Tulmulla (Kashmir), Jun 11 (UNI) Thousands of Kashmiri Pandits from different parts of the country and state today attended the annual festival of Khir Bhawani, associated with the Hindu Goddess, Ragnya Devi, here.
However, the number of devotees this year was less as compared to last year due to strike by transporters as majority of pandits could not travel from Jammu to Srinagar.
A number of political and social organisations, besides different departments had set up camps for the devotees while muslim traders were selling flowers and milk and other articles necessary for puja.
The devotees, who participated in the night-long puja, prayed for early peace in the state so that they could return to valley once again.
The prayers and hawan will continue for two days in the temple, where adequate security measures had been made for the peaceful pilgrimage.
The annual festival is held here on 'Jesht Ashtami' ( May-June) when Kashmiri pandits offer prayers to seek the blessings of the deity.
Devotees also come to the temple on every 'Shukla Paksha Ashtami' round the year and perform hawans to please the Goddess.
The historic temple of Kheer Bhiwani was built by Maharaja Pratap Singh in 1912 and later renovated by Maharaja Hari Singh.
The deity of Goddess Ragyna is decorated in a small white marble temple. Legend goes that Lord Rama worshipped Mother Ragyna during his exile and asked Hanumanji to shift the seat of the deity when his exile period was over. Lord Hanumano brought the deity to Shadipora which was later shifted to the present site as per the wish of Mother Ragnya, conveyed in dream to one Pandit Rugnath Gadroo, it is believed.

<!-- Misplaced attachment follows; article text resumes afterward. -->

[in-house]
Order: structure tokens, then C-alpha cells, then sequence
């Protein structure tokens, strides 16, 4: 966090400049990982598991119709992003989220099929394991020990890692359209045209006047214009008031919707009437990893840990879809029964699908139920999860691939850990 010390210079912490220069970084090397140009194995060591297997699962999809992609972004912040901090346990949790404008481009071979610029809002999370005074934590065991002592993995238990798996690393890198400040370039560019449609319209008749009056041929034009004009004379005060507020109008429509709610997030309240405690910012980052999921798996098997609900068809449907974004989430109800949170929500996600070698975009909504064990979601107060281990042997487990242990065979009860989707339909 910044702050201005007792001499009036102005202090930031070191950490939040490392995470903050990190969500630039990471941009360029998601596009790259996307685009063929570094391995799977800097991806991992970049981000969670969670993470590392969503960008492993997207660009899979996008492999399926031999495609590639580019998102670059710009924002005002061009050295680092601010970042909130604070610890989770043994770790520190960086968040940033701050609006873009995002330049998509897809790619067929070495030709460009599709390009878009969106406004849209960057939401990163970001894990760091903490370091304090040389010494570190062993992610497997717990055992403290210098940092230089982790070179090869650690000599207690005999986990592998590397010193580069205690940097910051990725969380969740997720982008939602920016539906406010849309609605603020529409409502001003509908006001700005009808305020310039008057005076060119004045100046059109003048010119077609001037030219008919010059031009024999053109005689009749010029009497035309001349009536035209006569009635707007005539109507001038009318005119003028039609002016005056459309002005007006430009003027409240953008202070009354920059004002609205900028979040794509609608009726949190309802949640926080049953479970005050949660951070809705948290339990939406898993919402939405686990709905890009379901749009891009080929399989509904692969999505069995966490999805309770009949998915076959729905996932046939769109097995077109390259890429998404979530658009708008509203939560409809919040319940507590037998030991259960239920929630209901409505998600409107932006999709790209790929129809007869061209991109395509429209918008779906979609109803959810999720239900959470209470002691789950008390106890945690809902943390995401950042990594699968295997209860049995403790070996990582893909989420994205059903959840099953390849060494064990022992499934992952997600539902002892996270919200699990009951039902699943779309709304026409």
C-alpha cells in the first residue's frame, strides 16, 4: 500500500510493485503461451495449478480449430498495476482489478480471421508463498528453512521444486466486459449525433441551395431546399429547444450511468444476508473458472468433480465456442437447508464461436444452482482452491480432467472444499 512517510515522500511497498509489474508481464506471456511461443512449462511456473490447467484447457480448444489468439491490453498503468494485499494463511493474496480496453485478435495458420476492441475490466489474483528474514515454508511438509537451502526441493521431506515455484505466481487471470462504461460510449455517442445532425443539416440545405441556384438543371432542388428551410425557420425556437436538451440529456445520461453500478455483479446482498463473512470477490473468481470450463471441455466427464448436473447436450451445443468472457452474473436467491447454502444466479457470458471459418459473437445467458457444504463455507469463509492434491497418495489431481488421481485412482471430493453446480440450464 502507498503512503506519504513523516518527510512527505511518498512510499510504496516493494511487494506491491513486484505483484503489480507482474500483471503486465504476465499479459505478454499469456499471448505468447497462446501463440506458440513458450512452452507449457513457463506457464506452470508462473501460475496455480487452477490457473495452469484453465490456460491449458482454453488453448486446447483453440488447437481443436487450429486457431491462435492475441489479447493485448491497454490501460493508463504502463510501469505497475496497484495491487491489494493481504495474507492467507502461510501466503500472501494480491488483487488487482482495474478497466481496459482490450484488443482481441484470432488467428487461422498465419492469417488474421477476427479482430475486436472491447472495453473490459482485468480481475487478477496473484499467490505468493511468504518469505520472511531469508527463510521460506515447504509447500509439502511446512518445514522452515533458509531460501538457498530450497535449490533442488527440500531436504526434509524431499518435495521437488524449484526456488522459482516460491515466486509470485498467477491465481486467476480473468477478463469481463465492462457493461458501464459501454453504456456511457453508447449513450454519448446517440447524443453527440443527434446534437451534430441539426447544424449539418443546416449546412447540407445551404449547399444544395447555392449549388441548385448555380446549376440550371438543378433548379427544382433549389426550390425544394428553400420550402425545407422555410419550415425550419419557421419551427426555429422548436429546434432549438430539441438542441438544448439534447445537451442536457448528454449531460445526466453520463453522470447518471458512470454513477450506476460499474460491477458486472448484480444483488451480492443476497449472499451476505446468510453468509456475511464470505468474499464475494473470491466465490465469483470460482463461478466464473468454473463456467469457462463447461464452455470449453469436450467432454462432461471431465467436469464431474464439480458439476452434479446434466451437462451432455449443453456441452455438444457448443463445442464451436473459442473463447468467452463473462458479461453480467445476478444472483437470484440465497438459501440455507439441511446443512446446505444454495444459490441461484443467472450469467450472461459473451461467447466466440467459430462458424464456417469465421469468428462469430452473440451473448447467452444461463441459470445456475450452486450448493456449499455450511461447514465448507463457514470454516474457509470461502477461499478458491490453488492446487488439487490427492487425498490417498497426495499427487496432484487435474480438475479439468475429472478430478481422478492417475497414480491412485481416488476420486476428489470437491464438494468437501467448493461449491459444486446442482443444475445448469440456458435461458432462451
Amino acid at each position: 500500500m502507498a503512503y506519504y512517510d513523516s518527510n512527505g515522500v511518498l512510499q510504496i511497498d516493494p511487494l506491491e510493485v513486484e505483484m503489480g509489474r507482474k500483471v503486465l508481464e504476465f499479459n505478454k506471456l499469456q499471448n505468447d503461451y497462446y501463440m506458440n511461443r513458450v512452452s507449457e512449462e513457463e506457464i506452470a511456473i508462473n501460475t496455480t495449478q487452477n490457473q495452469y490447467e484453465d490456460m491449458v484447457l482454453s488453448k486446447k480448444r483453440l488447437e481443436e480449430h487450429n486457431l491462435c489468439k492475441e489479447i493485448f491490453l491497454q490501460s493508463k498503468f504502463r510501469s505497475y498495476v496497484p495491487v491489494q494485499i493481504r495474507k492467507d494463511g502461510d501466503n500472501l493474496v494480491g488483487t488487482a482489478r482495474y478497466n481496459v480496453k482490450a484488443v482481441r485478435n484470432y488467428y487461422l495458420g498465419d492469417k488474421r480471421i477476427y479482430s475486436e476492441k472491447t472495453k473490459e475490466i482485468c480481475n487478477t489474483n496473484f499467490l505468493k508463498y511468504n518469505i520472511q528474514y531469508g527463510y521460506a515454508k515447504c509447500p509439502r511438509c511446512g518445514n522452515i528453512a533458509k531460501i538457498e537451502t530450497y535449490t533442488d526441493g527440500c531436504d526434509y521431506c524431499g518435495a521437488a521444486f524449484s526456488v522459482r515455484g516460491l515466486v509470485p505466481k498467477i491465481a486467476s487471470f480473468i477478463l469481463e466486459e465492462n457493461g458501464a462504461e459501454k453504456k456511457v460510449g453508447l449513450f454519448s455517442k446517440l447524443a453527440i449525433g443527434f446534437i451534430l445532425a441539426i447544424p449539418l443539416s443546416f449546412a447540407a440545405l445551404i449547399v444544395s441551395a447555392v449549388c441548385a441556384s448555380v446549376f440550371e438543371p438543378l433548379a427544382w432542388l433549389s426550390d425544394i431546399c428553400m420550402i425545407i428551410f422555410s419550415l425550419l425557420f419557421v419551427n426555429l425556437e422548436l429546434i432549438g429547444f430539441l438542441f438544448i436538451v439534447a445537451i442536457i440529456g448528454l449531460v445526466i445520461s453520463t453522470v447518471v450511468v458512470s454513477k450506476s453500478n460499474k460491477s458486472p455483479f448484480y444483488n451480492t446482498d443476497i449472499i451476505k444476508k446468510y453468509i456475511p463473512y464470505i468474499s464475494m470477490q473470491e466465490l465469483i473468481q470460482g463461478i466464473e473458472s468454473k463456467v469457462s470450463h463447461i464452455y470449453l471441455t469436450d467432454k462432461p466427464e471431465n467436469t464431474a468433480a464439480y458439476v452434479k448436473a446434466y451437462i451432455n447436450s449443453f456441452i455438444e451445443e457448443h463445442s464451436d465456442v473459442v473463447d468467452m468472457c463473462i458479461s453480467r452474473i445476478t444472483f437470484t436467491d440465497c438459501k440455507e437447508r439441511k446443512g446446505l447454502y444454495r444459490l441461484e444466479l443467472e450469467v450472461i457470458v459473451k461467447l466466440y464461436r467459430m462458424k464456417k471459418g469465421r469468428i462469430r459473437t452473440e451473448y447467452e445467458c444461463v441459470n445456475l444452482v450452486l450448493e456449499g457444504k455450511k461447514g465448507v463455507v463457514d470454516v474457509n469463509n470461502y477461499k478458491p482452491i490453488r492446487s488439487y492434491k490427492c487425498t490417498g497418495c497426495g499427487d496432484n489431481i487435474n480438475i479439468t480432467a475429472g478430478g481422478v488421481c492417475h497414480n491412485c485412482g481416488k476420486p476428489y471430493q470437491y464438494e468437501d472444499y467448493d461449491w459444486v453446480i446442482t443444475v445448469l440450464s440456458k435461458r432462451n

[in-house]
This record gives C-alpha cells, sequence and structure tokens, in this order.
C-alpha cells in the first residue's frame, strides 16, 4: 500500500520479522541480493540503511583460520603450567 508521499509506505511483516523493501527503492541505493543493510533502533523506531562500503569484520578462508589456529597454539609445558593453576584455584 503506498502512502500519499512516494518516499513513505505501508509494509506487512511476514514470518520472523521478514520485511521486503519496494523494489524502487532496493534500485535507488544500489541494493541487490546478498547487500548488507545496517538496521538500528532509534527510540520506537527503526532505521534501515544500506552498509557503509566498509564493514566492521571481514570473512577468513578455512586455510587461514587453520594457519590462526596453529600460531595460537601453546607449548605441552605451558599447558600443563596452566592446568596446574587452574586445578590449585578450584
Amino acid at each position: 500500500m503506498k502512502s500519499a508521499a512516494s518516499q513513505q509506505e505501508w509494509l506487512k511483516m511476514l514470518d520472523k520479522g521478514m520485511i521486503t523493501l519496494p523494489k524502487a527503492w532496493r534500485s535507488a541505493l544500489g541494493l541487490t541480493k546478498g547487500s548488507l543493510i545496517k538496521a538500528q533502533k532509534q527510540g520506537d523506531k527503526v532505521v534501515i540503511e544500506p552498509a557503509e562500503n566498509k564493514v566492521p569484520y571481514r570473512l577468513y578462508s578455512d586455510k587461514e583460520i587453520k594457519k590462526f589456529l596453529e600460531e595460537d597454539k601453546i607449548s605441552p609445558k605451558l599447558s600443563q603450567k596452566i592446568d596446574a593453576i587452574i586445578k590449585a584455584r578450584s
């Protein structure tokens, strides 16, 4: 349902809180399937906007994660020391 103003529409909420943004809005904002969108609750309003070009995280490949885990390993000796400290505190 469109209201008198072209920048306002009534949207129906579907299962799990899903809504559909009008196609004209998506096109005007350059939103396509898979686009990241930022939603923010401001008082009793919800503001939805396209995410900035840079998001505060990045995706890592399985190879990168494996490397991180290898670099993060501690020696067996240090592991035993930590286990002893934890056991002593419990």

A Kashmiri pandit leader Sanjay Saraf told UNI that the number of devotees was less this time because of transport strike.
About 30 per cent devotees could not come because of lack of transport facilities, he said and alleged government had failed to make proper transport arrangement.
The ruling Congress and Peoples Democratic Party (PDP) and opposition National Conference had set up stalls for the devotees.
Similar stalls were set up by different government departments for the pilgrims.
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